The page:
Although the CDC was quick to blame the woman’s death on the recalled chicken salad, Iowa’s top health official isn’t so sure.
“It was the same strain, but where she got it, we just don’t know,” said Patricia Quinlisk, Medical Director of the Iowa Department of Public Health.
The outbreak, which appears to have ended, sickened 265 people — 94 of whom required emergency hospitalization due to the severity of their symptoms — from January 8 thru March 20, CDC said in an update issued on Friday.
Ill people ranged in age from less than 1 year to 89 years, with 67% of the victims being female, according to the agency.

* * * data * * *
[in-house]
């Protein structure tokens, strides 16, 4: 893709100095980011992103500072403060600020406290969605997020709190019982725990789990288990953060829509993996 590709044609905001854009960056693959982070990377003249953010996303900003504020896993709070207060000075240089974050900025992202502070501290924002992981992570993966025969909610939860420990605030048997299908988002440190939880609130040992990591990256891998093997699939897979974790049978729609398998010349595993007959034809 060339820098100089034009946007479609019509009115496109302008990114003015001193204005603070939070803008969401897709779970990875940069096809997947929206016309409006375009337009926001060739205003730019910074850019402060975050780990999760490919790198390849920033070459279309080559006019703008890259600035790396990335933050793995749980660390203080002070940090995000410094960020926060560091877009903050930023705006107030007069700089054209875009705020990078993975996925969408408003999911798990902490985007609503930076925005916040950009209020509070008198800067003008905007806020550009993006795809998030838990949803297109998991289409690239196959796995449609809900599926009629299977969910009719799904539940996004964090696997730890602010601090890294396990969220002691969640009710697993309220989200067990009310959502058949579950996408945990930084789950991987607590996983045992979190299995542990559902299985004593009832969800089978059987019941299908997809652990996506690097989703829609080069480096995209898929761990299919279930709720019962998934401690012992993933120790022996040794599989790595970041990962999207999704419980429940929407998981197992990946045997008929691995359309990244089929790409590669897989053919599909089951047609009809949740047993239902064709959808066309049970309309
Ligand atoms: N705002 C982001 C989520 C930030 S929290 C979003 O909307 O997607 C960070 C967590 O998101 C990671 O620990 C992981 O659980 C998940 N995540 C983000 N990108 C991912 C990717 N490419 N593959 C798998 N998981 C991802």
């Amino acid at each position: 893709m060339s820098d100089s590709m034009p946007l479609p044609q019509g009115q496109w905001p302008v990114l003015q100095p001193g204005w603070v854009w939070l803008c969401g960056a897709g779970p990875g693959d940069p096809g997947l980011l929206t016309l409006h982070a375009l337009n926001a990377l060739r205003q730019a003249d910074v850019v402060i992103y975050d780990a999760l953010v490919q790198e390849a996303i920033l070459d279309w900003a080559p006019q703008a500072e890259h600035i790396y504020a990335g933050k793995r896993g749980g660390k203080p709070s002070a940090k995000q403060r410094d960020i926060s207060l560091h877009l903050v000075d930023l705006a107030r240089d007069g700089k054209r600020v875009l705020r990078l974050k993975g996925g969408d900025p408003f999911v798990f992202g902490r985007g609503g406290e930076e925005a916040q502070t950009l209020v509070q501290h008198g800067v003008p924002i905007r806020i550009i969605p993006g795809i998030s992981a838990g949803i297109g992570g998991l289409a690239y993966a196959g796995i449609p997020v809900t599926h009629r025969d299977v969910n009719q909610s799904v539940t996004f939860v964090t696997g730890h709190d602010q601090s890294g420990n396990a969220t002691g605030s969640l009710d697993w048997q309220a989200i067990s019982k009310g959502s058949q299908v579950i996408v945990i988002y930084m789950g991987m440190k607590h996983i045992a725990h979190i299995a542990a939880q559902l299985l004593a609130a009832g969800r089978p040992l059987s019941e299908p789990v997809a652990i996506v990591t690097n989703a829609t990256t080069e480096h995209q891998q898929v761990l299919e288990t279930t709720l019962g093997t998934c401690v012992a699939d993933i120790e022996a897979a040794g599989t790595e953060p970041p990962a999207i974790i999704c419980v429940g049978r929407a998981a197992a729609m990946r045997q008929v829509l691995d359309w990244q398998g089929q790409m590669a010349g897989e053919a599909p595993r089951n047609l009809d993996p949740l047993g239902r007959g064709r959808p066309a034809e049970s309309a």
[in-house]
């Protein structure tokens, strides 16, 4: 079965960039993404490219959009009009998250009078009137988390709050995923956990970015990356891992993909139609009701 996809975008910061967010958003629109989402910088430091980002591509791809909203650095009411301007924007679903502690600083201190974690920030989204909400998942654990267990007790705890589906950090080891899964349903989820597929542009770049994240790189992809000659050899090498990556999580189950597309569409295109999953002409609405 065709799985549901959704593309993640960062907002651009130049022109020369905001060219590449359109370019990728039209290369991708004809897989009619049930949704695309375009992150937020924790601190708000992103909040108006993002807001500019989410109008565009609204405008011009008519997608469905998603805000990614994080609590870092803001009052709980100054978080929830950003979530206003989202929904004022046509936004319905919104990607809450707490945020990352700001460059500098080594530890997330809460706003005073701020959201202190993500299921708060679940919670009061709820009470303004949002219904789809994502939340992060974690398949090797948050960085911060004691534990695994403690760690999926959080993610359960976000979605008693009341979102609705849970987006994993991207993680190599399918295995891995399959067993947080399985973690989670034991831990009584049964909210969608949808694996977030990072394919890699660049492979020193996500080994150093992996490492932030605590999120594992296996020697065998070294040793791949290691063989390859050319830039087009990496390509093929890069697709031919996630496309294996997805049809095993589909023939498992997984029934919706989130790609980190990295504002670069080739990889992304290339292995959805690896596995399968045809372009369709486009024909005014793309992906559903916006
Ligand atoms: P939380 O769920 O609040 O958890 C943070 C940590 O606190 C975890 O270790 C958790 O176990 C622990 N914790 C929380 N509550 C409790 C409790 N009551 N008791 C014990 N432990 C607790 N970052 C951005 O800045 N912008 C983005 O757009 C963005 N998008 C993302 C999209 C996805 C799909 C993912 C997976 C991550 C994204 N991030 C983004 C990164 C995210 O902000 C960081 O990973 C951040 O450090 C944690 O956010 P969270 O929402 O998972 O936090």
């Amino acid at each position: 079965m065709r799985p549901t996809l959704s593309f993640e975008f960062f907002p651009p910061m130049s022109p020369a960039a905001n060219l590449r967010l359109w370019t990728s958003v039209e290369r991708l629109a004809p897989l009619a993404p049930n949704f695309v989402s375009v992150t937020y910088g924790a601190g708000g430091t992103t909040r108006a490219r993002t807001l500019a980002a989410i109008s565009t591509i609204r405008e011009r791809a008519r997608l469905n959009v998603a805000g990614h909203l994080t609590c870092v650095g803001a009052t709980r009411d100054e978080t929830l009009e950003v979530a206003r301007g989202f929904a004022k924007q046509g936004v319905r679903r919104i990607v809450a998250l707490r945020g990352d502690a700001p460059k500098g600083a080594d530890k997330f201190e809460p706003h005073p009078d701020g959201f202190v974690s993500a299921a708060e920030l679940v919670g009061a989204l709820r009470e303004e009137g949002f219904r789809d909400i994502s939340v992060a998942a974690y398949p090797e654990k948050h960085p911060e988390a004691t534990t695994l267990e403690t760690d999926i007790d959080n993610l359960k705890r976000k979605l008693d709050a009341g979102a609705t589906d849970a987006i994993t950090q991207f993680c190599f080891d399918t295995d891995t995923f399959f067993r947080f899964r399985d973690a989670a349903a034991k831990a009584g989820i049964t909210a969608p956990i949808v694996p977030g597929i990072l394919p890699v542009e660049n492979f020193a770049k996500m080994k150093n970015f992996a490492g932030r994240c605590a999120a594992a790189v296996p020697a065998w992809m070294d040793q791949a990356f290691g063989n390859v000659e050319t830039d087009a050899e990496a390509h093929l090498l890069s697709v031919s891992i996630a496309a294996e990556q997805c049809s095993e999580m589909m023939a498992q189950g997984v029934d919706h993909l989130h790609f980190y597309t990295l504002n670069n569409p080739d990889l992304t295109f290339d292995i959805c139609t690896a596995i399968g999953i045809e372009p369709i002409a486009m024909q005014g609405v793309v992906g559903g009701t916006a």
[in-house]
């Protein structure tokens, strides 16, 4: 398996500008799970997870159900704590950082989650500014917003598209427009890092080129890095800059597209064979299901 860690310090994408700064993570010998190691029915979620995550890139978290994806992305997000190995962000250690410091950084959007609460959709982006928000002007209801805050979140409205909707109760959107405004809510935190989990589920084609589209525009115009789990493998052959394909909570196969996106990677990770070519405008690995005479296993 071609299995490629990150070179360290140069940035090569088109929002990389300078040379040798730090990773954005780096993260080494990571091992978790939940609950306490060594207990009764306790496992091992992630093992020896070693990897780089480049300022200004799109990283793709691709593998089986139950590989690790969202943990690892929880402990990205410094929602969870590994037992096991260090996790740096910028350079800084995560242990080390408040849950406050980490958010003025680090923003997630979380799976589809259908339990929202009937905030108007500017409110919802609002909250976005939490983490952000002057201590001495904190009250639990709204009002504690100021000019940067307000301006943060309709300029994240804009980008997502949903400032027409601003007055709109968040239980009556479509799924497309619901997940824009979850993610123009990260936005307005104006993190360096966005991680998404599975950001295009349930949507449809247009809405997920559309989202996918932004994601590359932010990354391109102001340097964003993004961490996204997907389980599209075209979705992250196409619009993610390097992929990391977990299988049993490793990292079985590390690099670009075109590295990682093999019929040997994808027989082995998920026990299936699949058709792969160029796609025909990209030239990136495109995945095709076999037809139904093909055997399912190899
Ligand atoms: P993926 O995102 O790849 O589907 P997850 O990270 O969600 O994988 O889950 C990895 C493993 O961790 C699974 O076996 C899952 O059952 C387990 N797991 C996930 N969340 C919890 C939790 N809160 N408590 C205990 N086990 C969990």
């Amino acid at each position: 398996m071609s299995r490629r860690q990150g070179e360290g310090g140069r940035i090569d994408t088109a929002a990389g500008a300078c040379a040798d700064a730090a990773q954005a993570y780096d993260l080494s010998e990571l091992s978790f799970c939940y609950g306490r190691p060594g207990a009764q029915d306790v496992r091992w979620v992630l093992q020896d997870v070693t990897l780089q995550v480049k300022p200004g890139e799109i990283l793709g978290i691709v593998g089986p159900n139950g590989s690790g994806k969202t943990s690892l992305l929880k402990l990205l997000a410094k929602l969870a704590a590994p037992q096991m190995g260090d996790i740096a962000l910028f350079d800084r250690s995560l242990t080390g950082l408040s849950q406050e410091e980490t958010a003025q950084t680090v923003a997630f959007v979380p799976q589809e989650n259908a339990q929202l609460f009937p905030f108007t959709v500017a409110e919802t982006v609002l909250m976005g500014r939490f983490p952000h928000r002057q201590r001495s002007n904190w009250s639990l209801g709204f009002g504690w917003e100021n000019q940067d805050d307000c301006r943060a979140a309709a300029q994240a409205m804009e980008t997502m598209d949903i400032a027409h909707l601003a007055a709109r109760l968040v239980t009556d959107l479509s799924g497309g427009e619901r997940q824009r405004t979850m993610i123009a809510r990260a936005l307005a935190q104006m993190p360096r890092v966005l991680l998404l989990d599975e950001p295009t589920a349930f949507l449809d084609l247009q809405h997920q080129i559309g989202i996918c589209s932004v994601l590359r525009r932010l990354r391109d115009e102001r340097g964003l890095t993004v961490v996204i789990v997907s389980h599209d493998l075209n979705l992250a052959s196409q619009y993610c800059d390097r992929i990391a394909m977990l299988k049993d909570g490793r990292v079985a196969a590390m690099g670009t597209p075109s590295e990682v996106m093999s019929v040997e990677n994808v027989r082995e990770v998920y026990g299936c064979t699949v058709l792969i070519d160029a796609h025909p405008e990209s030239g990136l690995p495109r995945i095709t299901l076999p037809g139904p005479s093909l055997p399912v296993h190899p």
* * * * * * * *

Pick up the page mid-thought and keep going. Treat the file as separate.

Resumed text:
Quinlisk cautioned on Monday that although the woman was infected with the same strain of salmonella that has been linked to the chicken salad outbreak, investigators haven’t been able to track down where she got it. They also weren’t able to interview the woman before she died, and they don’t know if she ate the chicken salad, Quinlisk said.
Fareway stopped selling chicken salad in all its stores across the U.S. on Feb. 9, after the Iowa Department of Inspections and Appeals (DIA) contacted the company about illnesses. Iowa public health officials issued an alert 4 days later, warning that chicken salad sold at Fareway may be contaminated with Salmonella. Eight days later, Triple T Specialty Meats recalled more than 20,000 pounds of chicken salad after samples from 2 Fareway grocery stores in Iowa tested positive for the same strain of Salmonella that was making people ill.